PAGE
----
We know nothing about his early days in the new colony, but sometime after 1823 he became a miller at Carters’ Barracks in Sydney.The barracks was built in 1819 to house convict carters working on the brickfields.  As there were no beasts of burden, chain gangs of twelve convicts drew the brick carts (weighing three quarters of a tonne) over a kilometre to the settlement in Sydney Cove, nine times as day. Perhaps Thomas did this work – he was, after all, strong and healthy and still young. In 1823, two treadmills were installed at Carters’ Barracks and used for the next twenty-five years. One was worked by thirty-six men, the other by twenty.

                                                              Carter’s Barracks in Sydney, front view…

and the yard at the back

Treadmills in English prisons were rarely productive and used solely for the purpose of providing ‘hard labour’. These, however, were actually used for grinding corn, and produced forty bushels a day. Sydney’s sandstone was too soft to use for millstones, so they were imported from England and became one of the most valuable pieces of equipment in the colony. Presumably, since the hard work of grinding was done by other convicts, it was Thomas’s job to maintain the machinery and process the ground meal.  He worked for a master named Lyndsay.

The treadmill at Carter’s Barracks

Thomas got his ticket of leave in 1835 (1) and was now allowed to live where he wished, but was required to  remain in the  employment of Carters’ Barracks treadmill.  His new-found relative freedom was hard for him to deal with and his Ticket was revoked in December 1839 for ‘repeated drunkenness’ (2).  He cleaned up his act and got it back again in 1841 and then seems to have kept out of trouble, as he was allowed to live and work in Yass , three hundred kilometres from Sydney,  on 17 Sept 1845 (3).  A steam mill had opened there in 1842.  Five years later, he moved on to Queanbayam and it was here that he got his Conditional Pardon  on 31 Dec 1847 (4). Convicts with a life sentence could never get a Free Pardon.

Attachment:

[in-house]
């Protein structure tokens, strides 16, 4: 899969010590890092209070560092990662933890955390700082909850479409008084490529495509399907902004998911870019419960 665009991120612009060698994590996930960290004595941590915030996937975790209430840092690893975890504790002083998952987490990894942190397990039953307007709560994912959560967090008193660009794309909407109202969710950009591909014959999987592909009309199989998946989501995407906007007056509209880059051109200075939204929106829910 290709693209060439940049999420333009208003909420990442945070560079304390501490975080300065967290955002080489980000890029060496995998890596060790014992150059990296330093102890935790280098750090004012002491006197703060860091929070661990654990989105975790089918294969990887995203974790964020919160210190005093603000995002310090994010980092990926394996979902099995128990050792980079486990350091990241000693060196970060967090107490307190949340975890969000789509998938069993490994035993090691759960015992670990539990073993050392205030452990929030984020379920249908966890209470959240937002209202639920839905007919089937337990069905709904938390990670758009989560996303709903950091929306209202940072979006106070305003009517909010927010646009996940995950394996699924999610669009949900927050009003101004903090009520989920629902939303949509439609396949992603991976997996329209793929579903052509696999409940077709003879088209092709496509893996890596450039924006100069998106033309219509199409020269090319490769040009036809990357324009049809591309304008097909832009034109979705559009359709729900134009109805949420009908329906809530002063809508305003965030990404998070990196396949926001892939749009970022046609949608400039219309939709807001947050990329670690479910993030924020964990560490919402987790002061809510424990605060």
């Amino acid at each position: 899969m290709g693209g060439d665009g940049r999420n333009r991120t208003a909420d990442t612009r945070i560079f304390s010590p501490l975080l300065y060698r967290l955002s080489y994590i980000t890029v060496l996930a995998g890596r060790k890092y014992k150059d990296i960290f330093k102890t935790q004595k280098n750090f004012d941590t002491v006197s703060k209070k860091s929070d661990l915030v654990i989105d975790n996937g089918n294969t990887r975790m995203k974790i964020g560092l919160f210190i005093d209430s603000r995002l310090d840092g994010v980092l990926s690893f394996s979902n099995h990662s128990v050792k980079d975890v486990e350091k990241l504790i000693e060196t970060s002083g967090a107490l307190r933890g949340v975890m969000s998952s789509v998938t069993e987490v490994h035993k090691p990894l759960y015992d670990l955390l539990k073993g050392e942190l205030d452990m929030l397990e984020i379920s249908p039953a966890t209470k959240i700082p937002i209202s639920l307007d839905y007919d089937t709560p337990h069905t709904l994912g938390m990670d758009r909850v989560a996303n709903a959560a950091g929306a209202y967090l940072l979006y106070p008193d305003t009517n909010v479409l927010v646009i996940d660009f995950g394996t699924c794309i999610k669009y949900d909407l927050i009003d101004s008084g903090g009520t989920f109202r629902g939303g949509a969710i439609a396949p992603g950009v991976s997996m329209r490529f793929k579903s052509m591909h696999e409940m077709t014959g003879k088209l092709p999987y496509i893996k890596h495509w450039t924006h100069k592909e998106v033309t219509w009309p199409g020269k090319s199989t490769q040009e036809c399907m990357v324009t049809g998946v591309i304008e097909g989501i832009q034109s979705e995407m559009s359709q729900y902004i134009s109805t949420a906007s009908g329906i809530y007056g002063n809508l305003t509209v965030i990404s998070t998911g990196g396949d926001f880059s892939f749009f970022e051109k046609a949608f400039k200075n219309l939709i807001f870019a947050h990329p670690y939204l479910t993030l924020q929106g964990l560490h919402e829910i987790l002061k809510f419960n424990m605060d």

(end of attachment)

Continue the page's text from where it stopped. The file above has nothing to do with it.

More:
He had not long to relish his long-awaited freedom and died on 26 Sep 1848 after nearly forty years servitude (5).

  1. New South Wales Archives 4/4100; Reel 923
  2.  New South Wales Archives 4/4111; Reel 927
  3.  New South Wales Archives 4/4128; Reel 932
  4.  New South Wales Archives 4/4454; Reel 785
  5. New South Wales Archives 4/4549; Reel 690

With thanks to Mike de la Mare for the map

 

Frank White – A Republican in Hythe

Frank White arrived in Hythe in 1888 from Hastings and set up shop as a butcher in the once-dilapidated ‘Smuggler’s Retreat’, an old house in the High Street where he had restored the ground floor. He claimed that he had learned his trade while working on Queen Victoria’s estates in Windsor, which if true, was ironic, as he was a committed republican. He had been married to Clara (Wakefield) for seven years and they had three sons and a daughter. A final child was born the next year.

The Smugglers Retreat in Hythe High Street, now demolished

Frank made his first foray into local politics in 1889, aged thirty-two when he was chosen by the Hythe Ratepayers Association to oppose the Mayor in the East Ward. He took only nineteen votes, to the Mayor’s ninety-six, but was undaunted.

He founded the next year the Hythe Liberal and Radical Association, which held meetings in the room above his shop. With the Labour party still to be born, this attracted the left-wing element in the town,not admittedly a large number, the main political bias being Conservative. They speedily decided that the House of Lords should be abolished. At their annual dinner in 1892, Frank proposed the toast to the Queen – and rather shockingly added that he hoped she would be the last monarch to reign.

In 1893 the Ratepayers Association adopted him as a candidate to be a Guardian of the Elham Union workhouse in Etchinghill. He topped the poll . He was, however, still determined to become a councillor and in the November 1893 elections he achieved this by one vote: standing as an Independent, he defeated the Ratepayers’ Association’s official candidate in Middle Ward.

                                                                  Frank’s election pitch, 1893

In 1896 he was returned again with a sizeable majority.